5. Don’t forget the ethernet cable from your Arduino stack to the router!
  6. Finally, some rudimentary knowledge about networking will be useful. (IP address, DHCP, etc.)
The Teleduino system uses pin D8 for a status LED, so you may find connecting one up now useful while experimenting. Connect as such:

Controlling digital outputs

In this example we control an LED, turning it on and off. For demonstration purposes, connect another LED with a resistor to D6 in the same method as shown above. Next, you need to upload a sketch to the Arduino. It is the
TeleduinoEthernetClientProxy.ino

which is included with the library examples. Before uploading, you need to make some modifications. The first of these is to add your API key. Go back to the email you received from Teleduino, and click on the link provided. It will take you to a website that shows a byte array variable named byte key[]. You will copy this into the sketch, replacing the same array full of hexadecimal zeros in the sketch – as shown below – with your own:

Next, scroll down to

byte mac[] = { 0xDE, 0xAD, 0xBE, 0xEF, 0xFE, 0xED };

… and change one of the hexadecimal numbers to 0×00… just in case there is a clash with other addresses on your network. You never know. Finally – depending on your network router, you may need to manually allocate the IP address for your Ethernet shield and/or set the DNS server to use. To do this, scroll down to

// User configurable variables

where you can change the useDHCP and/or useDNS variables to false, and update those values below. However if you’re not sure, just leave them be unless you need to change them. Finally – upload the sketch to your Arduino, get the hardware together and plug it into the network.

Watch your status LED – it will blink a number of times, depending on the status of things. The blink levels are:

  • 1 blink – initialising
  • 2 blinks – starting network connection
  • 3 blinks – connecting to the Teleduino server
  • 4 blinks – authentication successful
  • 5 blinks – session already exists for supplied key (sometimes happens after a quick restart – will work on next auto-restart)
  • 6 blinks – Invalid or unauthorised key – check your API key is correctly entered in the sketch as described earlier
  • 10 blinks – connection dropped

If all is well, after a minute yours should be on blink level 4, then it will idle back to blink level 1. Now to test the connection with our first command.

You send commands to the Arduino using a set of URLs that will contain various parameters. You will need your API key again for these URLs which is then inserted into the URL. The first will report the version of software on the Arduino. Send

http://us01.proxy.teleduino.org/api/1.0/328.php?k=999999&r=getVersion

however replace 999999 with your API key (and in all examples shown here). If successful, you should see something similar to the following in the web browser:

However if something is wrong, or there are connection difficulties you will see something like:

Before using digital outputs, and after every reset of the Arduino) you need to set the pin mode for the digital output to control. In our example, we use:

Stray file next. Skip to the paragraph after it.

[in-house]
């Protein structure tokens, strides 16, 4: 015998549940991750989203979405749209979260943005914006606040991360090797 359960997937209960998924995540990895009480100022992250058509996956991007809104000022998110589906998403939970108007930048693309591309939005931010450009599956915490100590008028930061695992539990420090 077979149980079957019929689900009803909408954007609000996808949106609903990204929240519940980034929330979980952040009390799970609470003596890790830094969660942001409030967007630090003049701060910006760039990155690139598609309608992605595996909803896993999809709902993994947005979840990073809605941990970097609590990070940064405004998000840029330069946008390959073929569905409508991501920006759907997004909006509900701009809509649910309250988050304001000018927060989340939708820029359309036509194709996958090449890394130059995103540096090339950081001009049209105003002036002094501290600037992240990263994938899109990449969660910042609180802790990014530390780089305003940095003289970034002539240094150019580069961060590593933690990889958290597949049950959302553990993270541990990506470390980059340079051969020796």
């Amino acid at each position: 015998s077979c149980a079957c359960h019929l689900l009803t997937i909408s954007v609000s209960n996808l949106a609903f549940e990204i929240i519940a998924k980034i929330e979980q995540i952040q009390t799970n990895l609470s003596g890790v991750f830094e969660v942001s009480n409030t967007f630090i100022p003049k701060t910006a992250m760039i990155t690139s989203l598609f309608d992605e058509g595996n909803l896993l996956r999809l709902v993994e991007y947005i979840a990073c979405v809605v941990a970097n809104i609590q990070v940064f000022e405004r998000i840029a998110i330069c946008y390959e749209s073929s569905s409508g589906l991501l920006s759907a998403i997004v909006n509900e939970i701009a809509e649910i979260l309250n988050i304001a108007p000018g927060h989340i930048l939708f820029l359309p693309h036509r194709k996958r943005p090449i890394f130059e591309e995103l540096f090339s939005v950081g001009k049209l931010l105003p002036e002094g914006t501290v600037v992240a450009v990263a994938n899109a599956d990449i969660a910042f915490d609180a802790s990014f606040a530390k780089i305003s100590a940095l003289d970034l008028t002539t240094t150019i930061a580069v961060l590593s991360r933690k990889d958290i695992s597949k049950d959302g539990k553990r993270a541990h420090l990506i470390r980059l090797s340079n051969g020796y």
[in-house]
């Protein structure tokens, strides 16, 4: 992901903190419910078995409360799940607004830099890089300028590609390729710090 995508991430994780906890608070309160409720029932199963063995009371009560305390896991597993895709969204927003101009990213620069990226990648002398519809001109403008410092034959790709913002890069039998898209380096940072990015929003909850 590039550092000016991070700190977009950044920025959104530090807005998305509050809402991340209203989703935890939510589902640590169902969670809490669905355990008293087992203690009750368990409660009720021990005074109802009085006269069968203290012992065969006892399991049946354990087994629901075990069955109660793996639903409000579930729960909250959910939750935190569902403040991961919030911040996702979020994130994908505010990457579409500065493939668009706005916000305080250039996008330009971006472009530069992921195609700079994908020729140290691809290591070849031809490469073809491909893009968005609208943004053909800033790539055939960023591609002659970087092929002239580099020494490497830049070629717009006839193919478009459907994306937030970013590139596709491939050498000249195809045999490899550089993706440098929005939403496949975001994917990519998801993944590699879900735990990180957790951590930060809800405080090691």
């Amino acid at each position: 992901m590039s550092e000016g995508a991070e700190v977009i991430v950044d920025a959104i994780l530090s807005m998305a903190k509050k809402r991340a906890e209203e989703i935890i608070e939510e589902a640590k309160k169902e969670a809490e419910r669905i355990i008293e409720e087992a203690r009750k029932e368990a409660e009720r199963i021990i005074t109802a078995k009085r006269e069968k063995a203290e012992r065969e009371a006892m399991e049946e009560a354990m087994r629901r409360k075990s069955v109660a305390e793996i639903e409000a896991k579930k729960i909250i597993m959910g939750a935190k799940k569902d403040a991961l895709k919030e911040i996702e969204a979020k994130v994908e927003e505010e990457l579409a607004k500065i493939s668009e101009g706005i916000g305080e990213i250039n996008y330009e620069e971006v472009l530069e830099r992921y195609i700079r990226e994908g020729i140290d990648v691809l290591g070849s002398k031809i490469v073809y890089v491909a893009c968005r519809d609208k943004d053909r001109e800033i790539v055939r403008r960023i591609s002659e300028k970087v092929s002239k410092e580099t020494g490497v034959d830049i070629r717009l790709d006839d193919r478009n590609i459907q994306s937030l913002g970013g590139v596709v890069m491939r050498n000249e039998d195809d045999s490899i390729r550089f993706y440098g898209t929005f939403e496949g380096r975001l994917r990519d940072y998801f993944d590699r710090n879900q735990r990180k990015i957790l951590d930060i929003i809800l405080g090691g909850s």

http://us01.proxy.teleduino.org/api/1.0/328.php?k=999999&r=definePinMode&pin=6&mode=1

Note that the pin number and mode are set with single digits, as you can see above this is for pin 6, and we use mode=1 for output. You should save this as a bookmark to make life easer later on. When the command has been successfully sent, a message will be shown in the webpage, for example:

Moving forward – you turn the digital output on with the following:

http://us01.proxy.teleduino.org/api/1.0/328.php?k=999999&r=setDigitalOutput&pin=6&output=1

and to turn it off, set the final part of the URL to

output=0

Easy. How did you go? It really is amazing to see it work. Now you can control your Arduino from almost anywhere in the world. Again, saving these as bookmarks to make things easier, or a URL shortening service.

At this point you should now have the gist of the Teleduino service and how it is operated.

There is so much more you can do, and currently the list includes (From the author):

  • Reset, ping, get version, get uptime, get free memory.
  • Define pin modes, set digital outputs, set analog outputs, read digital inputs, read analog inputs, or read all inputs with a single API call.
  • Define up to 2 ‘banks’ of shift registers. Each ‘bank’ can contain up to 32 cascaded shift registers, giving a total of 512 digital outputs.
  • Shift register outputs can be set, or merged, and expire times can be set on merges (you could set an output(s) high for X number of milliseconds).
  • Define, and read and write from serial port.
  • Read and write from EEPROM.
  • Define and position up to 6 servos.
  • Set preset values for the above functions, which get set during boot. Preset values are stored in the first 160ish bytes of the EEPROM.

[22/09/2012] New! You can also control the I2C bus – check out this tutorial for more information.

For more information check the Teleduino web site, and further tutorials can be found here. Here is a simple example of Teleduino at work – controlling a light switch:

Conclusion

At this moment Teleduino is simple, works and makes a lot of ideas possible. We look forward to making more use of it in future projects, and hope you can as well. Kudos to Nathan Kennedy, and we look forward to seeing Teleduino advance and develop over the future. If all this Arduino is new to you, check out the tutorials.  Thanks to Freetronics for the use of their Ethernet-enabled hardware.

In the meanwhile have fun and keep checking into tronixstuff.com. Why not follow things on twitterGoogle+, subscribe  for email updates or RSS using the links on the right-hand column? And join our friendly Google Group – dedicated to the projects and related items on this website. Sign up – it’s free, helpful to each other –  and we can all learn something.